The route ahead for one of Indiana’s largest coal plants is clouded by a lawsuit over a lease and costly pollution control upgrades, but environmental advocates say the destination should be clear: retirement, and soon.
As dozens of states consider adopting fees and less-favorable rates to tilt the scales against net metering, advocates say a proposal in Indiana would offer rooftop solar customers the worst deal in the country. Senate Bill 309, authored by Republican Sen. Brandt Hershman, would end net metering by 2027 at the latest, and earlier than that for new panel installations by customers of utilities that hit caps on net metering capacity. The new rules would require customers to buy all the electricity they consume from the utility at a retail rate while selling everything they generate to the utility at a lower wholesale rate. If the bill passes, Indiana would be the only state in the country with a “buy all, sell all” model that doesn’t credit customers at the full retail rate for the energy they consume from their own solar panels, said Autumn Proudlove, senior policy analyst at the NC Clean Energy Tech Center, which tracks net metering rules around the country. “I don’t think that I’ve seen any other models proposed that would be less financially favorable to solar customers since most of them allow the customers to at least self-consume energy from the system,” she said.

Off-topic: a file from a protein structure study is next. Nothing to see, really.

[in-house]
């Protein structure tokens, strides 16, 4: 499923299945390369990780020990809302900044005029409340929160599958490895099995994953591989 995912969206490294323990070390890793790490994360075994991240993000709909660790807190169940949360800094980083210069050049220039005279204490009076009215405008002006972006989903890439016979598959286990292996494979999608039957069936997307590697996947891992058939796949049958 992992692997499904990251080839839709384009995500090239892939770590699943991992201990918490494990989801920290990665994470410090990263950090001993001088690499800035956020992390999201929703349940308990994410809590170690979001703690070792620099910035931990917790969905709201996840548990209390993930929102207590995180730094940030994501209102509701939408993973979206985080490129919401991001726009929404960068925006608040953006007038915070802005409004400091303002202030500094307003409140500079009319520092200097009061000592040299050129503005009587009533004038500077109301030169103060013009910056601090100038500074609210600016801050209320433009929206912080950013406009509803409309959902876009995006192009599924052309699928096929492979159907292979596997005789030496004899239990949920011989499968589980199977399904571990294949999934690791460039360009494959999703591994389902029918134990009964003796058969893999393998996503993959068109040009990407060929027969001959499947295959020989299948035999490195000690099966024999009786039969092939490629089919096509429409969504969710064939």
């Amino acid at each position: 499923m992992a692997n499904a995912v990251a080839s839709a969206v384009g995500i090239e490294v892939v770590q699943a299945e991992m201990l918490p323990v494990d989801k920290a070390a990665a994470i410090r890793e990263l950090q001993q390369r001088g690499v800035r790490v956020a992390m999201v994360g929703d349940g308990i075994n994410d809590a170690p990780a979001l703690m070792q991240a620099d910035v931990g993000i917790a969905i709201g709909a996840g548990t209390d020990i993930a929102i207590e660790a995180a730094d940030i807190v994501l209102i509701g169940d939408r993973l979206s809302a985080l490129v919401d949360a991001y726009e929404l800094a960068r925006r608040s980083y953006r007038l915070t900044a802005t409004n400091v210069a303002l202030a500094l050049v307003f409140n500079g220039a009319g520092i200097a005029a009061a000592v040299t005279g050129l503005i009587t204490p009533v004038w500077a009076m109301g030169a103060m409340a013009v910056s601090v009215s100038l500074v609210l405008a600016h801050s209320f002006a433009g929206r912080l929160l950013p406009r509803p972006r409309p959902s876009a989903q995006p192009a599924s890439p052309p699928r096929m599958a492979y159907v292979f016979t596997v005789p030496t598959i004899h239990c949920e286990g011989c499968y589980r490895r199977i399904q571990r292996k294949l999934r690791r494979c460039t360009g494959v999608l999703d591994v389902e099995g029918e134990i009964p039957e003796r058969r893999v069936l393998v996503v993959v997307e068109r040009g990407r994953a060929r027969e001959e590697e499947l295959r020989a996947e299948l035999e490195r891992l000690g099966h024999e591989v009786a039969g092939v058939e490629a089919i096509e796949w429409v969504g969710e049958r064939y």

Indiana legislators have introduced a bill that many fear could kill the state’s solar industry by ending net metering and also essentially preventing people from using the energy from their own solar panels.
Indiana coal advocates hope President-elect Donald Trump’s anti-regulation stance will bring a competitive boost to their beleaguered industry. But the state’s utilities have shown they’ll continue moving away from coal, driven by the low price of natural gas and the costs of meeting pollution regulations that won’t be easy to roll back.
A handful of Indiana mayors are talking about how their cities can prepare for and help mitigate the effects of climate change.
Four Midwest states rank among the top in the nation for making it easier for corporations to gain better access to wind and solar, according to a report released Tuesday by Advanced Energy Economy.
Advocates who live near the BP refinery outside Chicago say recent fines for pollution violations are “less than a drop in the bucket” for the company.
An Illinois energy expert says the former State Line coal plant near Chicago would be an ideal site for a small modular reactor.
An Indiana lawyer and his wife have filed an objection to a settlement over a controversial coal plant, saying it doesn’t go far enough to protect ratepayers.
Ratepayer and environmental advocates say a January settlement allowing cost recovery for the Edwardsport coal plant is not “a shut-the-coffin-closed deal.”